“How will support be calculated?” This is one of the first questions asked by divorcing clients. When family law attorneys are working with their clients to assess the support issue (either to present the issue to the court or for purposes of settlement negotiations), the income of each party is a major item to be plugged into the support calculations. (Note: “support” may include two discrete components: child support, which is support for the children of the marriage, and spousal support, which is support for an economically-dependent spouse.)
“Income” is broadly and inclusively defined in the statutes of Virginia, Maryland and the District of Columbia. It includes investment income, payments from pensions, severance pay, etc. But the income earned from employment or a party’s business is often the most significant part of income when support is being calculated.
When a party is a W-2 wage earner (that is, an employee who receives a regular monthly or bi-weekly paycheck), calculating earned income is straightforward. However, some parties have inconsistent or irregular income during a given year which might be reflected on 1099s or K-1s. This may be due to signing or year-end-bonuses or to income flows based on performance for specific deliverables. Occupations such as realtors, attorneys, consultants, investment managers, and commission-based salespeople typically are compensated in fluctuating amounts.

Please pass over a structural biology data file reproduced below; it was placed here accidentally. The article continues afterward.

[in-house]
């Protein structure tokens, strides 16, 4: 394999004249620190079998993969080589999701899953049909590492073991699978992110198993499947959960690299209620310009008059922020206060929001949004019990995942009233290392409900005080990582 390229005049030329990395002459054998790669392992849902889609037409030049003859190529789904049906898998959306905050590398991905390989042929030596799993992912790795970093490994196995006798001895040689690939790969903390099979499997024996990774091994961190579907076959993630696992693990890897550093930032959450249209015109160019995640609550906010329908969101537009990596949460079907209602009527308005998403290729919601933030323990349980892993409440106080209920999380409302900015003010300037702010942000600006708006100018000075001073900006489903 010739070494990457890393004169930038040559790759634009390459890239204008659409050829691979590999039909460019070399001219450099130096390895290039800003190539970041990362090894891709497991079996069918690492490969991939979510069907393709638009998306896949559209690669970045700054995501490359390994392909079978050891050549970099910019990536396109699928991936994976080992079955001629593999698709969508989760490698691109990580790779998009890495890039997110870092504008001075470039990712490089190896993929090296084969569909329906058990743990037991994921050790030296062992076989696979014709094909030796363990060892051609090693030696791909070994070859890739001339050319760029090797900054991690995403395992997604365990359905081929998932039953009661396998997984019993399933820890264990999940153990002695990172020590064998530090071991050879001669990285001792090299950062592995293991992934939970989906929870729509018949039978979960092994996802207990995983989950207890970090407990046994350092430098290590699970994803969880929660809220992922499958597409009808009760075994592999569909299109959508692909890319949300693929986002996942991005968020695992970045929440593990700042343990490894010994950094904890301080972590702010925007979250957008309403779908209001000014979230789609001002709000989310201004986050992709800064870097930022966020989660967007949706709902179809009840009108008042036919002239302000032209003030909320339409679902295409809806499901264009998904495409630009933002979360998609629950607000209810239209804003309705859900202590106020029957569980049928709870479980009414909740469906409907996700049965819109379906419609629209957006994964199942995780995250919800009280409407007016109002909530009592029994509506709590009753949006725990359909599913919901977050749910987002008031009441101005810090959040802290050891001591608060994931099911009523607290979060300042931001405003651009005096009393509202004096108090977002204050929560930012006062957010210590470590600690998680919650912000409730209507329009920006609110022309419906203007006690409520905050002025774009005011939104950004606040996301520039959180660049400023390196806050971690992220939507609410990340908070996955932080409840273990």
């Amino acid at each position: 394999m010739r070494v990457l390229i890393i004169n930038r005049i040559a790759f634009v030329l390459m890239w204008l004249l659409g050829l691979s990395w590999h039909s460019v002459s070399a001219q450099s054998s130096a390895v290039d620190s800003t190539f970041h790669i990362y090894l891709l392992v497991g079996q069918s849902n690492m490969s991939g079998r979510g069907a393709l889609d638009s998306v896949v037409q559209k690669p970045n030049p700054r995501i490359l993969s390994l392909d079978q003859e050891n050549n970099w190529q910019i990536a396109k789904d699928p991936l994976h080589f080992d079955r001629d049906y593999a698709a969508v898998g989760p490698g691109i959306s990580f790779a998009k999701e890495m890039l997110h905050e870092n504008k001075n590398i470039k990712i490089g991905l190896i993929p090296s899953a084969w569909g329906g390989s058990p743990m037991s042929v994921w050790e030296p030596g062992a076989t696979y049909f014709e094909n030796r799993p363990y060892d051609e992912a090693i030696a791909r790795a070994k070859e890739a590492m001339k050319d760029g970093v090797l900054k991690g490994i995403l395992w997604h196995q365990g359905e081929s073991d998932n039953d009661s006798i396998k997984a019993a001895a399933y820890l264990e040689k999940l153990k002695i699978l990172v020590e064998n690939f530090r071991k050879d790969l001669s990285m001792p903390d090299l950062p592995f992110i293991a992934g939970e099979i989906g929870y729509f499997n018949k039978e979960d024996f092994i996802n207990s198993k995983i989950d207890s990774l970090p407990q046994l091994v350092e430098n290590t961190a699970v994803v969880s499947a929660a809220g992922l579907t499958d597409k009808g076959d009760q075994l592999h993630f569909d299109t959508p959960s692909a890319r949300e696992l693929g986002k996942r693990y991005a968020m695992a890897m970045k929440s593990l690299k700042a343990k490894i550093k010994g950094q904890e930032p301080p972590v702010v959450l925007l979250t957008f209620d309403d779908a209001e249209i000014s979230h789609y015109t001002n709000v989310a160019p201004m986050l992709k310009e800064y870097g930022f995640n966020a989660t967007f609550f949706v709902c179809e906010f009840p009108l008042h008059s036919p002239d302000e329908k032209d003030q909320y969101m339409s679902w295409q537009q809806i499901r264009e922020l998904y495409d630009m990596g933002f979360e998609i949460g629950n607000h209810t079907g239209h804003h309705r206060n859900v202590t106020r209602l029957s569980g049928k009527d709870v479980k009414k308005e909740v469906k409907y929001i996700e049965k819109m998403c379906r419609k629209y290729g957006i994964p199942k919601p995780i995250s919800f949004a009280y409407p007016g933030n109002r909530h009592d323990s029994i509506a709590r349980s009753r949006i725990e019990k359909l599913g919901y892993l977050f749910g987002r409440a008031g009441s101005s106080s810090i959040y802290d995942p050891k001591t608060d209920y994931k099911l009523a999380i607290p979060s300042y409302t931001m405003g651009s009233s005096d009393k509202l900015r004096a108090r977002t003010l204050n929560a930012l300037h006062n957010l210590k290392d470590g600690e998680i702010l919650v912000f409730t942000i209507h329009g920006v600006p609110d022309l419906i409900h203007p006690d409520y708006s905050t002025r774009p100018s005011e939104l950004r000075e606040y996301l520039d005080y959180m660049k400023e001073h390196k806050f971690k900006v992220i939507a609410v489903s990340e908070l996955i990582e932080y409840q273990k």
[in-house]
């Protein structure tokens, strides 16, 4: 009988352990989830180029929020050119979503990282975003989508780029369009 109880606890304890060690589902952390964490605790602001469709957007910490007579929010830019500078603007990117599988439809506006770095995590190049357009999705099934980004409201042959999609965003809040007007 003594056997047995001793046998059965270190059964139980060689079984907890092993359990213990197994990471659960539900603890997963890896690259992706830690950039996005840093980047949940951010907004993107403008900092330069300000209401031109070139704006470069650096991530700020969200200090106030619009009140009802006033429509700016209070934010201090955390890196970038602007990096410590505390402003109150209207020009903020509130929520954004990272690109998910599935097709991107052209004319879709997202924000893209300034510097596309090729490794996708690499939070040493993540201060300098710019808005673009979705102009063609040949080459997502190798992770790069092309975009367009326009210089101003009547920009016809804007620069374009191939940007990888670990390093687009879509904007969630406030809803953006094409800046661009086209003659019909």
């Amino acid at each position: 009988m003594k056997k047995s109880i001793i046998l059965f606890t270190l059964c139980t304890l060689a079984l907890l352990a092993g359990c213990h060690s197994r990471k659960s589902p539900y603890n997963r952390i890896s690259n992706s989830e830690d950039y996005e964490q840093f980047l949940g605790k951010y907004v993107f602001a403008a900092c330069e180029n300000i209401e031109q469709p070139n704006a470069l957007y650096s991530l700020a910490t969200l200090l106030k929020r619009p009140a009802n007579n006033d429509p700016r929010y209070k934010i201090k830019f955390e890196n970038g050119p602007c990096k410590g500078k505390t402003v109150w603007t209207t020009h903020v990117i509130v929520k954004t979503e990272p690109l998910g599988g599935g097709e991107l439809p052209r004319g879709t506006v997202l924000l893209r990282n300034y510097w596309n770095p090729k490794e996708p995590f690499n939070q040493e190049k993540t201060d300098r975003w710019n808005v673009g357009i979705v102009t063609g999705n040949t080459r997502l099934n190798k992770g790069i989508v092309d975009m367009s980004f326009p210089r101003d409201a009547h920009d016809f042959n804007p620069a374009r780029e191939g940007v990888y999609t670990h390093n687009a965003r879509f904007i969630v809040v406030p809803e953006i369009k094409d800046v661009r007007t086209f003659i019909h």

Courts generally order both child support and alimony awards in fixed monthly amounts. This practice makes sense for the support-receiving party because he or she typically has many fixed expenses each month – mortgage, utilities, car insurance, etc. However, it can create a problem for the support-paying spouse who has a fluctuating income.
What advice is helpful to such a spouse?
First, you will likely fare better in settlement than in litigation. When parties engage in settlement negotiations, they have much more control of the process and have the ability to be creative and flexible in crafting a resolution that best fits their unique circumstances. For example, in settlement negotiations, in order to take into account income which varies over the course of the year, the parties could agree to base support on an average or percentage of the earner’s actual monthly income.
Second, if you are the main earner in the family, be transparent with your spouse. Help her or him understand your future income trajectory by making early and voluntary disclosure of any contracts or other documents which affect your income as well as spreadsheets of how your income has varied over the past several years. If you both have full access to all relevant information, the possibility of reaching agreement as to how support is to be structured will be significantly increased.
Finally, find an experienced family law attorney who has broad knowledge about and is comfortable with a complicated financial picture and who seeks your input as to what makes sense for your family.
If you are forthcoming about all aspects of your income, you will increase the likelihood that you and your spouse can enter into an agreement under which you are treated fairly, irrespective of your fluctuating income stream.